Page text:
September 3, 2009
Sun, 02 Aug 2009 01:17:02 GMT
The Head of the Islamic Revolution Guards Corps Political Bureau, Brigadier General Yadollah Javani, says certain Western states are seeking to turn the ongoing political milieu in Iran to their advantage.
In an exclusive interview with Press TV, he stated that the United States together with some Western countries are leaving no stone unturned to benefit enormously from the current political situation in Iran and kick up a velvet revolution in the country.
“One knows that color revolutions like Georgia’s Rose Revolution and Ukraine’s Orange Revolution were US-instigated and meant to make states of the former USSR pursue Washington’s policies and serve its interests,” he said.
The Brigadier General added that great significance should be attached to color-coded revolutions as US officials have sought to prompt one in Iran. He said the national security adviser during Bush’s first term in office, Condoleezza Rice, once commented that all of Washington’s efforts to deal blows to the Islamic Republic, to isolate or even overthrow it have fallen flat.
Okay, the battle on the ‘left’ concerning who to support in Iran appears to come down to the following:
On the one hand we appear to have those who say that the mass demonstrations are solely the result of the West’s attempts to undermine and overthrow the existing regime, utilizing a ‘colour revolution’ similar to those used in the Ukraine and Georgia. And there can be no doubt that Western intelligence agencies are up to their necks in destabilization strategies (see below). If this is indeed true the question to ask is: Have Western agencies fomented or exploited the opposition and to what degree has it been a success as measured by the mass demonstrations and by elements of the Left supporting the demonstrations?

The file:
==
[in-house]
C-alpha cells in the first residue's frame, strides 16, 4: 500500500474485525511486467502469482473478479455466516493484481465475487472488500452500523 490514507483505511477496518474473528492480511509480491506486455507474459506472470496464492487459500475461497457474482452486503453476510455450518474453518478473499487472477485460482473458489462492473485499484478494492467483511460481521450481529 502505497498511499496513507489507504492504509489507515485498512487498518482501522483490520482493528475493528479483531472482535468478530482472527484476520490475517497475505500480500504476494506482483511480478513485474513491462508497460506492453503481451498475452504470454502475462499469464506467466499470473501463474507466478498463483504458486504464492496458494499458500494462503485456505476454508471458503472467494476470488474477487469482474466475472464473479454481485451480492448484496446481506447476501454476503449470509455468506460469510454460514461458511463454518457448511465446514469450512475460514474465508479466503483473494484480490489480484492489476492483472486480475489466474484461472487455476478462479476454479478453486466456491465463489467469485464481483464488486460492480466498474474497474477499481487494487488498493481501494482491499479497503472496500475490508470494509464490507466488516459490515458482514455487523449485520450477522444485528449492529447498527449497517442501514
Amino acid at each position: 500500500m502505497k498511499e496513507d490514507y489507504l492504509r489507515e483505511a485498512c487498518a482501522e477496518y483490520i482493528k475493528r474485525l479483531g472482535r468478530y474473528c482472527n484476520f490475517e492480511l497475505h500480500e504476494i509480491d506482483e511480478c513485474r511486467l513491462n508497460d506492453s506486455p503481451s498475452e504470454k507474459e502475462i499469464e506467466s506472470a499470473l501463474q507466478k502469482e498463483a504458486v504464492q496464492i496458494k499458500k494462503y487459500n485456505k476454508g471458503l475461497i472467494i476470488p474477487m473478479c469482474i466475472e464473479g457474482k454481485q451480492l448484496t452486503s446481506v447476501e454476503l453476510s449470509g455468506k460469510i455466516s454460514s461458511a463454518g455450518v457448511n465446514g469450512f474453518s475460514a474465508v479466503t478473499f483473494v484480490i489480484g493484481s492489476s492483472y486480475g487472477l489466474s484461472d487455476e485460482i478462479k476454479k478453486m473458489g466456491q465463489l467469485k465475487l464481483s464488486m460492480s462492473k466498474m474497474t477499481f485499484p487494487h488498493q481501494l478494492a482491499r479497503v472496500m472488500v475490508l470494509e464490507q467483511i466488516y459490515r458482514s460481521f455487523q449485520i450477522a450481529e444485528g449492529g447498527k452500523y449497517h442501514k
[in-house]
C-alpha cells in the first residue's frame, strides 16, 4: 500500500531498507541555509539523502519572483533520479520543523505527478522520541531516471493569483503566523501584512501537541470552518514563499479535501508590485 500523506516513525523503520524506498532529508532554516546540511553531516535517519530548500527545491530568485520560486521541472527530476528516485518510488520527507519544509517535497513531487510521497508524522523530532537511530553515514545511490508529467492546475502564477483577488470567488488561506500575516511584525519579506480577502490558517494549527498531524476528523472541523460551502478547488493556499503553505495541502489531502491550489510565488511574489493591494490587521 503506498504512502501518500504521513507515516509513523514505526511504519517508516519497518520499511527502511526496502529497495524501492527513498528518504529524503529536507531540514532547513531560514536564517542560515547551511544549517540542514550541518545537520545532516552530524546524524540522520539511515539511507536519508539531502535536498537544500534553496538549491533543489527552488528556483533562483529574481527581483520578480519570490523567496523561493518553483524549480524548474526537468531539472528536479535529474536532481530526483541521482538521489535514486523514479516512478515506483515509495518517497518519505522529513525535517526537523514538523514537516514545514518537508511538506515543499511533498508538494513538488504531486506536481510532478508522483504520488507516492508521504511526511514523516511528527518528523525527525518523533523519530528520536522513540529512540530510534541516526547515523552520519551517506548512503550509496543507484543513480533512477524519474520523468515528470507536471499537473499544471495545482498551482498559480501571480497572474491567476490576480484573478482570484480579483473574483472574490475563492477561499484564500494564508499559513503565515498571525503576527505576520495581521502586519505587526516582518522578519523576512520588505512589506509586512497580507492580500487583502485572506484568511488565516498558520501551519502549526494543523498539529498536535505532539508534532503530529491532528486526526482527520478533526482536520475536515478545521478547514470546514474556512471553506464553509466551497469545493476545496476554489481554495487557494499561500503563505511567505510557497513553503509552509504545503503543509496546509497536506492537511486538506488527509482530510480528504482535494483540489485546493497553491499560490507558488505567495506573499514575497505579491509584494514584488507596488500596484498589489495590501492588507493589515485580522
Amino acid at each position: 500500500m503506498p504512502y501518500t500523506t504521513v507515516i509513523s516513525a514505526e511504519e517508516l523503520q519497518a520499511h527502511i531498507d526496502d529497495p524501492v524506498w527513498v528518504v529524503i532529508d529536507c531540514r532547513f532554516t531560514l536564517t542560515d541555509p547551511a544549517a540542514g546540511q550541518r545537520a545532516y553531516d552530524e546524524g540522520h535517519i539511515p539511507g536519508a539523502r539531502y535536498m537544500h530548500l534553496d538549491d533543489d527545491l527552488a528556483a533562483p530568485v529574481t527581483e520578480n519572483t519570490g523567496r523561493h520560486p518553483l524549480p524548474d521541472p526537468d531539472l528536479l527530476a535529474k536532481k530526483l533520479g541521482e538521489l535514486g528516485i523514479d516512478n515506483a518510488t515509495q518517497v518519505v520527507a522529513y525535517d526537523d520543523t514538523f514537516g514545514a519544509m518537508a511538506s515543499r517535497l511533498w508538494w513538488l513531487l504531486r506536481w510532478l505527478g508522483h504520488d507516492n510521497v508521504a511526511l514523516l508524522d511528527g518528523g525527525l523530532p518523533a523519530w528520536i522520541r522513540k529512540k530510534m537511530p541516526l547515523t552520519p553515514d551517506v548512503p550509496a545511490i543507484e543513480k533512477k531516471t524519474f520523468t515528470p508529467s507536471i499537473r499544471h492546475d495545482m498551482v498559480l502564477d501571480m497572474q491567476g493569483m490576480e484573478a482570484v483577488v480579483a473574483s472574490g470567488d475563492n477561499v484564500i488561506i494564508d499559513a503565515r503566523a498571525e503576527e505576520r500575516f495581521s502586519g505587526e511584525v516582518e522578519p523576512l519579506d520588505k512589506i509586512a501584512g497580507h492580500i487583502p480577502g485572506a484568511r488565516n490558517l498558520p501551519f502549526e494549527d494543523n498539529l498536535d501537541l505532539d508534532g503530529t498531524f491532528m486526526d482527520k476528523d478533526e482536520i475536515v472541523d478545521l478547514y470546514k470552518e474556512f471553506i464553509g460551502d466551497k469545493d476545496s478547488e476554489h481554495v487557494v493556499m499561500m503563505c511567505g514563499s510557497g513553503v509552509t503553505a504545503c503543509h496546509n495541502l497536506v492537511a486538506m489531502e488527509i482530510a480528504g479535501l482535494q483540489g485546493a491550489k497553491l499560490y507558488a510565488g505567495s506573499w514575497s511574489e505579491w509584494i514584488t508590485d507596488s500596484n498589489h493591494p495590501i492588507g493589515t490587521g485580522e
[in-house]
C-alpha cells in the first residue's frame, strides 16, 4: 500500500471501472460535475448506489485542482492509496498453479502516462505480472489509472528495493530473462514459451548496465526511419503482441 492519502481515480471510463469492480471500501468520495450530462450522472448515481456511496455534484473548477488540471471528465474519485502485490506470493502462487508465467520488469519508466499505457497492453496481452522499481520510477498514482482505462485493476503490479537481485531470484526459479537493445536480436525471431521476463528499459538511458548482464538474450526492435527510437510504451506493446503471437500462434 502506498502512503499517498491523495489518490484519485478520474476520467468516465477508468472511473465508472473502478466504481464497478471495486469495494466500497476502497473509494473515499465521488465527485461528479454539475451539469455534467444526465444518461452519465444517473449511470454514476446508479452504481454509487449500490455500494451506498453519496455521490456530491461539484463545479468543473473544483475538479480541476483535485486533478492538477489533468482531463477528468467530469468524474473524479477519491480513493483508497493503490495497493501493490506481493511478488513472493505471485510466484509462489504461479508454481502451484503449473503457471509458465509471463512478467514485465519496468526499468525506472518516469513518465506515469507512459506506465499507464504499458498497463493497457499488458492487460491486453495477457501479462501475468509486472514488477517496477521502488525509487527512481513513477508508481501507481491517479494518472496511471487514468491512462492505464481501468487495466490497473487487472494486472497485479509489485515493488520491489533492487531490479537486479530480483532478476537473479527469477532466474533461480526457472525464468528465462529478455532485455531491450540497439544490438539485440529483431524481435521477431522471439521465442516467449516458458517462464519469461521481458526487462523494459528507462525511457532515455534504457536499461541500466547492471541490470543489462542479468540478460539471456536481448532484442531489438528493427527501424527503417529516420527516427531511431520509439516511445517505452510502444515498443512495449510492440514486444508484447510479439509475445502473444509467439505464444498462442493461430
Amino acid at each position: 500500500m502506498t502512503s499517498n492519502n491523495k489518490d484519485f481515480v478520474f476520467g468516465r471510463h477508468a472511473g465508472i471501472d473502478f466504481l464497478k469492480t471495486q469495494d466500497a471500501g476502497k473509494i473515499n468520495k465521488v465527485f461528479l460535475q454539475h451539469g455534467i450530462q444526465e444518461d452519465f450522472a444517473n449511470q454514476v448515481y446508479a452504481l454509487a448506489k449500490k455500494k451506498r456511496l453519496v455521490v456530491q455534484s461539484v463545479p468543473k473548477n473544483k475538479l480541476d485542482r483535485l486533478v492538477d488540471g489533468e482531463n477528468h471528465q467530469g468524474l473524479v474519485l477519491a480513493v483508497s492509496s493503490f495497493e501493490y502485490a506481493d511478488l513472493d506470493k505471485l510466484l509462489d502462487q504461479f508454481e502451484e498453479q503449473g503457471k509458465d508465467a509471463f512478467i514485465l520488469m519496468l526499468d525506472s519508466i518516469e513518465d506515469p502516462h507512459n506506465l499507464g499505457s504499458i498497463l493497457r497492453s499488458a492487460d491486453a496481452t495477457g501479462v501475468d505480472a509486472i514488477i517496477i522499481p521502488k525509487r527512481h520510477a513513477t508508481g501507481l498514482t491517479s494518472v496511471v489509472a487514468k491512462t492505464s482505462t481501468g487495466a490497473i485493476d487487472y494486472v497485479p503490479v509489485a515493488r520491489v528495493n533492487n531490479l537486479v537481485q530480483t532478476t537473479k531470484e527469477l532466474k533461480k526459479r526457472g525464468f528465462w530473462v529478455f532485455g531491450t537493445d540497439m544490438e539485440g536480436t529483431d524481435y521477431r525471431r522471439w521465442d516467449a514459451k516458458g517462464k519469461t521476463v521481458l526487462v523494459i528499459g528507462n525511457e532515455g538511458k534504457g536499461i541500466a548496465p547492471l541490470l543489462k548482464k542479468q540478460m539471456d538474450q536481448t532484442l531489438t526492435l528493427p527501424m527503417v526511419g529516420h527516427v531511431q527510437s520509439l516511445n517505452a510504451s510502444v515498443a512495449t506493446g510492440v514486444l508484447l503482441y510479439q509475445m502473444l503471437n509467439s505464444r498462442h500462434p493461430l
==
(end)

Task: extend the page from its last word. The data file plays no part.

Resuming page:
On the other side as it were, are those who say there is no foreign intervention, the mass movement is wholly indigenous and reflects growing opposition to the theocracy, or at the very least Western machinations are only incidental to the situation. A good example of this approach is advocated by Hamid Dabashi in his essay ‘Left is wrong on Iran’ where he says,
I have been reading, with much despair and a deal of consternation, the torrent of ‘analysis’ coming out of ‘left’ field about which, if any, side to support in the ongoing struggles in Iran and, at the end of the day, a good deal more is revealed about the ‘left’ in the West than the situation in Iran.
Typically, the ‘left’ has much ‘advice’ to offer Iran, yet the real issue for us, here in the ‘developed’ world is what are we going to do about our governments. Yet such arrogance is not new, it has its roots in the ideology of racism which unfortunately permeates all of us here in the so-called developed world. We look outward instead of inward, where the issues we really need to confront, reside. Let the Iranian people get on with sorting out their own ruling class, they don’t need us to ‘guide’ them.
It is imperative to separate the issue of Western involvement in events from the distinctly Iranian issues of class, religion, gender and so forth, that regardless, have their causes (and solutions) in Iran. This is not say that Western involvement/interference doesn’t affect events and end up being part of the process, but then this is precisely the problem we in the West have to confront: How to separate out the effects of our incessant meddling in other countries’ affairs from the indigenous processes? So, whatever happened to analysis, class, economic, social and otherwise?